12 1. Introduction
One can also define algebraic groups such as GLn over the p-adic ratio-
nals Qp; thus for instance GLn(Qp) is the group of invertible n × n matrices
with entries in the p-adics. This is still a locally compact group, and is
certainly not Lie.
Exercise 1.1.3 (Solenoid). Let p be a prime. Let G be the solenoid group
:= (Zp×R)/ZΔ,
{(n, n) : n Z} is the diagonally embedded
copy of the integers in Zp × R. (Topologically, G can be viewed as the set
Zp ×[0, 1] after identifying (x+1, 1) with (x, 0) for all x Zp.) Show that G
is a compact additive group that is connected but not locally connected (and
thus not a Lie group). Thus one cannot eliminate p-adic type behaviour from
locally compact groups simply by restricting attention to the connected case
(although we will see later that one can do so by restricting to the locally
connected case).
We have now seen several examples of locally compact groups that are
not Lie groups. However, all of these examples are “almost” Lie groups in
that they can be turned into Lie groups by quotienting out a small compact
normal subgroup. (It is easy to see that the quotient of a locally compact
group by a compact normal subgroup is again a locally compact group.) For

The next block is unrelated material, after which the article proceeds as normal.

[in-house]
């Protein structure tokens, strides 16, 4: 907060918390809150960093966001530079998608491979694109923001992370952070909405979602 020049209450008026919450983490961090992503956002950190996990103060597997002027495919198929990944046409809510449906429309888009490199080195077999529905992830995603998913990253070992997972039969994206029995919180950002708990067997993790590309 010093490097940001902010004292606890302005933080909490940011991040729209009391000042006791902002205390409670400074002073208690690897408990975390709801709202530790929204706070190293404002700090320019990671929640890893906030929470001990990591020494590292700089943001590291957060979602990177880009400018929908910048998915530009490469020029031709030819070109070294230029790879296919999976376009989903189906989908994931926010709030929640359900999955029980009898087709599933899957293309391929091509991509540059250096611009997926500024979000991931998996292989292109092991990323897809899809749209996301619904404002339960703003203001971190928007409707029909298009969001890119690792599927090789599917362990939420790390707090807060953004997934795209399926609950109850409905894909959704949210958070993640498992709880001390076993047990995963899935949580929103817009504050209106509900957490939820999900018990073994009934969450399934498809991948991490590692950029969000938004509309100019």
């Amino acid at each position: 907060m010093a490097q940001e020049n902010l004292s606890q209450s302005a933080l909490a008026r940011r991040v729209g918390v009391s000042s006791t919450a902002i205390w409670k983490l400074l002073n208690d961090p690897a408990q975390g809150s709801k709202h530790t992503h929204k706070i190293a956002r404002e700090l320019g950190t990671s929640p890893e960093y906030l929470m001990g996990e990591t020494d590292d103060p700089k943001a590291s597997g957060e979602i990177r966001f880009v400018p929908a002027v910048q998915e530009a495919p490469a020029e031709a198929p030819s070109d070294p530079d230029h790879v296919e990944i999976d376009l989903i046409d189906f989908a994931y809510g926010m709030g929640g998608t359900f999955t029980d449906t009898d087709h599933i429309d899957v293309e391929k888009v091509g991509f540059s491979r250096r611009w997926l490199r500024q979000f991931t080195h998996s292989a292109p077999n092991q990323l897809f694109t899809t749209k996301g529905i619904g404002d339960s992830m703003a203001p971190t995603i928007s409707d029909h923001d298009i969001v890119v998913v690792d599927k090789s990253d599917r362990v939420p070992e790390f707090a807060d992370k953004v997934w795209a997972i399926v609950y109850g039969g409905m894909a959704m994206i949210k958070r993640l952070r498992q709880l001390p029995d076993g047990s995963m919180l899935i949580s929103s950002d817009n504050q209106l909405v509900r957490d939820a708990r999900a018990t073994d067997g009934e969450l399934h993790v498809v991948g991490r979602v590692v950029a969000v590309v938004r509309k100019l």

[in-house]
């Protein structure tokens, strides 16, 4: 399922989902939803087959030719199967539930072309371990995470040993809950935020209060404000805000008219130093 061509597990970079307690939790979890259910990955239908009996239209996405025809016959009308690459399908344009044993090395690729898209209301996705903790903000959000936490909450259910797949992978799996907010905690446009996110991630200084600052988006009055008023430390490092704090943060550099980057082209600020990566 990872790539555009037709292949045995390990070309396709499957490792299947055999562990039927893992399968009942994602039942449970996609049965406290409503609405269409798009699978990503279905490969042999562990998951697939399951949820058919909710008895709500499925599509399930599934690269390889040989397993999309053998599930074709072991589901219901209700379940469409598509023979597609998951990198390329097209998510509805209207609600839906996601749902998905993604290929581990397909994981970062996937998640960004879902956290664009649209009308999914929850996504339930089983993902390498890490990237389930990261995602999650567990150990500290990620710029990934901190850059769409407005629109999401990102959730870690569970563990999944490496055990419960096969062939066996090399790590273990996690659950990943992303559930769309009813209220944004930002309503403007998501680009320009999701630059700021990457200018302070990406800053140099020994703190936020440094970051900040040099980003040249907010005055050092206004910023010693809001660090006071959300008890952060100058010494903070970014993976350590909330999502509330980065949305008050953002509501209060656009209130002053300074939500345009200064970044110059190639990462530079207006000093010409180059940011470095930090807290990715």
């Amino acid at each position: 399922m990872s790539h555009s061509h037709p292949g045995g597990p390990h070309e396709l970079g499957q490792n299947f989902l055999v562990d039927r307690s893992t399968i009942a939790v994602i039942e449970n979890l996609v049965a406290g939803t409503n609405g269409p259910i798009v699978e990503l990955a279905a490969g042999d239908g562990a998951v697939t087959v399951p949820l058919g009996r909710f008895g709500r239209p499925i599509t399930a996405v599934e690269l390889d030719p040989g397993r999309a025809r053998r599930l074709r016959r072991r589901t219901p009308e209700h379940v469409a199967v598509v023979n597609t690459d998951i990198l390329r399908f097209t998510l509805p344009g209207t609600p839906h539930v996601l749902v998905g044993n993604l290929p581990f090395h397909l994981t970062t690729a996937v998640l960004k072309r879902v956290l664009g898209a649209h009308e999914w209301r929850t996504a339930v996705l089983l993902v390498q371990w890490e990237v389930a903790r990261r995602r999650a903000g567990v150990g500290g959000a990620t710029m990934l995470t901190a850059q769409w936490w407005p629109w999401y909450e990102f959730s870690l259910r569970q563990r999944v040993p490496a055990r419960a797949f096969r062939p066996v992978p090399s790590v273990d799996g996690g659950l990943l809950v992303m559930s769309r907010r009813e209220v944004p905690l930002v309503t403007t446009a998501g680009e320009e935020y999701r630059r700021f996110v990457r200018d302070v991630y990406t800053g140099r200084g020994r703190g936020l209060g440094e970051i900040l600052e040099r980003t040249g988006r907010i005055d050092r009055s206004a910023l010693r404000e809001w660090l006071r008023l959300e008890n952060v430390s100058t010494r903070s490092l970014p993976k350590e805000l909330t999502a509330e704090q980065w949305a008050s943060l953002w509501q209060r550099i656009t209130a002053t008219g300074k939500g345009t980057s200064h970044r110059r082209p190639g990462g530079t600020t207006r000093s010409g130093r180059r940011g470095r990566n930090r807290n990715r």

instance, a group with the trivial topology becomes Lie after quotienting out
the entire group (which is “small” in the sense that it is contained in every
open neighbourhood of the origin). The infinite-dimensional torus
can be quotiented into a finite-dimensional torus
(which is of course
a Lie group) by quotienting out the compact subgroup
{0}d ×(R/Z)N;
from the definition of the product topology that these compact subgroups
shrink to zero in the sense that every neighbourhood of the group identity
contains at least one (and in fact all but finitely many) of these subgroups.
Similarly, with the p-adic group Zp, one can quotient out by the compact
(and open) subgroups
(which also shrink to zero, as discussed above) to
obtain the cyclic groups
which are discrete and thus Lie. Quotienting
out Qp by the same compact open subgroups
also leads to discrete
(hence Lie) quotients; similarly for algebraic groups defined over Qp, such
as GLn(Qp). Finally, with the solenoid group G := (Zp ×
one can
quotient out the copy of
× {0} in G for j = 0, 1, 2,... (which are
another sequence of compact subgroups shrinking to zero) to obtain the
quotient group
which is isomorphic to a (highly twisted)
circle R/Z and is thus Lie.
Inspired by these examples, we might be led to the following conjecture:
if G is a locally compact group, and U is a neighbourhood of the identity,
then there exists a compact normal subgroup K of G contained in U such
that G/K is a Lie group. In the event that G is Hausdorff, this is equivalent
to asserting that G is the projective limit (or inverse limit) of Lie groups.
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